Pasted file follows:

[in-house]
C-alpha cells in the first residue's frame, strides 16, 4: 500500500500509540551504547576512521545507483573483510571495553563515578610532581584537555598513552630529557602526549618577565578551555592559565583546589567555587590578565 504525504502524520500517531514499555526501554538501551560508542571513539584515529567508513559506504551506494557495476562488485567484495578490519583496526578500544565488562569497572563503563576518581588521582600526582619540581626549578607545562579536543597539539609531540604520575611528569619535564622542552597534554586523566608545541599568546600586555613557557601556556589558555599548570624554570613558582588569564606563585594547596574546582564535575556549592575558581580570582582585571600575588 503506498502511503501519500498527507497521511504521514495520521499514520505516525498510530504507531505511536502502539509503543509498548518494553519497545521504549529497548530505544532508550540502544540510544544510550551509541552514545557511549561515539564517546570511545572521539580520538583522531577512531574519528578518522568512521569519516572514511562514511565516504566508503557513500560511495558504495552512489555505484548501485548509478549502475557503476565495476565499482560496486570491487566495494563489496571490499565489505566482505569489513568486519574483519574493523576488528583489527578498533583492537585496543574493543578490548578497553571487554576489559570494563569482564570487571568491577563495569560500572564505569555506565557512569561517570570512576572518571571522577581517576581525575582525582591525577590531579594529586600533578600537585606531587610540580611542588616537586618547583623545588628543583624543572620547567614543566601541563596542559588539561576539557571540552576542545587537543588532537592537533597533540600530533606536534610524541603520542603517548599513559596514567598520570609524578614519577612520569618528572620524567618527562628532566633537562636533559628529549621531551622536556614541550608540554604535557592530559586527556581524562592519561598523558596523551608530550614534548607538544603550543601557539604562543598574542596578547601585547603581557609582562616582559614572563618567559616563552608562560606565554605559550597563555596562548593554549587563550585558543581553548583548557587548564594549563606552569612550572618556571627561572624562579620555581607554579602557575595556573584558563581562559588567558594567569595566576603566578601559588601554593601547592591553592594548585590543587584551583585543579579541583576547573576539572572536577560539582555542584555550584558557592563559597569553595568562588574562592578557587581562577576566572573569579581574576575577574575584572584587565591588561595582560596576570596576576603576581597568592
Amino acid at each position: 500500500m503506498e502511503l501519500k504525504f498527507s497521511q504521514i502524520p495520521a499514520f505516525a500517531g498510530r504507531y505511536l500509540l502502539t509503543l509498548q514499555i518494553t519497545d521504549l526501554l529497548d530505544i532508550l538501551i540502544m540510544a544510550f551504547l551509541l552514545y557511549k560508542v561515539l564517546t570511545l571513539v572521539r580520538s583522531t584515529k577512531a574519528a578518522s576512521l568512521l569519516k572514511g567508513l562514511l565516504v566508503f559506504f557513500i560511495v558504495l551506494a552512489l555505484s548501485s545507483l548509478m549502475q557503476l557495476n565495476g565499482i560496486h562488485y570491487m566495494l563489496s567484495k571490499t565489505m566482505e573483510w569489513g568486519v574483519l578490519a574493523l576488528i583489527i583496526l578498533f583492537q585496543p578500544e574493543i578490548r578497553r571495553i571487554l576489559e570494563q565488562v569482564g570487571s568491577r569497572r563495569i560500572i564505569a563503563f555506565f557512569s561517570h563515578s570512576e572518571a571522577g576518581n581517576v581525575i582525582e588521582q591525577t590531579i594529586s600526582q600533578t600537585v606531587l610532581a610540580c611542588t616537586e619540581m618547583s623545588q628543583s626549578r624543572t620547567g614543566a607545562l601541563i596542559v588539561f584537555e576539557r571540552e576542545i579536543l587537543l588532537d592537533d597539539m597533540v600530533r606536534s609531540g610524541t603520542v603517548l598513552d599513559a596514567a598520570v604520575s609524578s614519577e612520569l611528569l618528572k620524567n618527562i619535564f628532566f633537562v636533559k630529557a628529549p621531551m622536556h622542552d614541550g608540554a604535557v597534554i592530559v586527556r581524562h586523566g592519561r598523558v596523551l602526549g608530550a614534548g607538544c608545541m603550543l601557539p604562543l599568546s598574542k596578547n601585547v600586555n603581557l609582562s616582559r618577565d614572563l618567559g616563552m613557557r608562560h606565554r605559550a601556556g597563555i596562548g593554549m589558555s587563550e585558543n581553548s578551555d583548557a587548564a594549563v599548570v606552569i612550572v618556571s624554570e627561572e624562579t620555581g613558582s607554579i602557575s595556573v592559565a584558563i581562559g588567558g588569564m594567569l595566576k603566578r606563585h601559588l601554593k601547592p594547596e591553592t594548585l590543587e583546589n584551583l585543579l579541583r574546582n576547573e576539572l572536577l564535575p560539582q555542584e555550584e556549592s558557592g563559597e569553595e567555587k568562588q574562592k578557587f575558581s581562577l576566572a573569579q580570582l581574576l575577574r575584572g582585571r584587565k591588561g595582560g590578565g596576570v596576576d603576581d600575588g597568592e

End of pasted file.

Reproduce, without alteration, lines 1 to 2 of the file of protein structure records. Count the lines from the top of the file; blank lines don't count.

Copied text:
[in-house]
C-alpha cells in the first residue's frame, strides 16, 4: 500500500500509540551504547576512521545507483573483510571495553563515578610532581584537555598513552630529557602526549618577565578551555592559565583546589567555587590578565 504525504502524520500517531514499555526501554538501551560508542571513539584515529567508513559506504551506494557495476562488485567484495578490519583496526578500544565488562569497572563503563576518581588521582600526582619540581626549578607545562579536543597539539609531540604520575611528569619535564622542552597534554586523566608545541599568546600586555613557557601556556589558555599548570624554570613558582588569564606563585594547596574546582564535575556549592575558581580570582582585571600575588 503506498502511503501519500498527507497521511504521514495520521499514520505516525498510530504507531505511536502502539509503543509498548518494553519497545521504549529497548530505544532508550540502544540510544544510550551509541552514545557511549561515539564517546570511545572521539580520538583522531577512531574519528578518522568512521569519516572514511562514511565516504566508503557513500560511495558504495552512489555505484548501485548509478549502475557503476565495476565499482560496486570491487566495494563489496571490499565489505566482505569489513568486519574483519574493523576488528583489527578498533583492537585496543574493543578490548578497553571487554576489559570494563569482564570487571568491577563495569560500572564505569555506565557512569561517570570512576572518571571522577581517576581525575582525582591525577590531579594529586600533578600537585606531587610540580611542588616537586618547583623545588628543583624543572620547567614543566601541563596542559588539561576539557571540552576542545587537543588532537592537533597533540600530533606536534610524541603520542603517548599513559596514567598520570609524578614519577612520569618528572620524567618527562628532566633537562636533559628529549621531551622536556614541550608540554604535557592530559586527556581524562592519561598523558596523551608530550614534548607538544603550543601557539604562543598574542596578547601585547603581557609582562616582559614572563618567559616563552608562560606565554605559550597563555596562548593554549587563550585558543581553548583548557587548564594549563606552569612550572618556571627561572624562579620555581607554579602557575595556573584558563581562559588567558594567569595566576603566578601559588601554593601547592591553592594548585590543587584551583585543579579541583576547573576539572572536577560539582555542584555550584558557592563559597569553595568562588574562592578557587581562577576566572573569579581574576575577574575584572584587565591588561595582560596576570596576576603576581597568592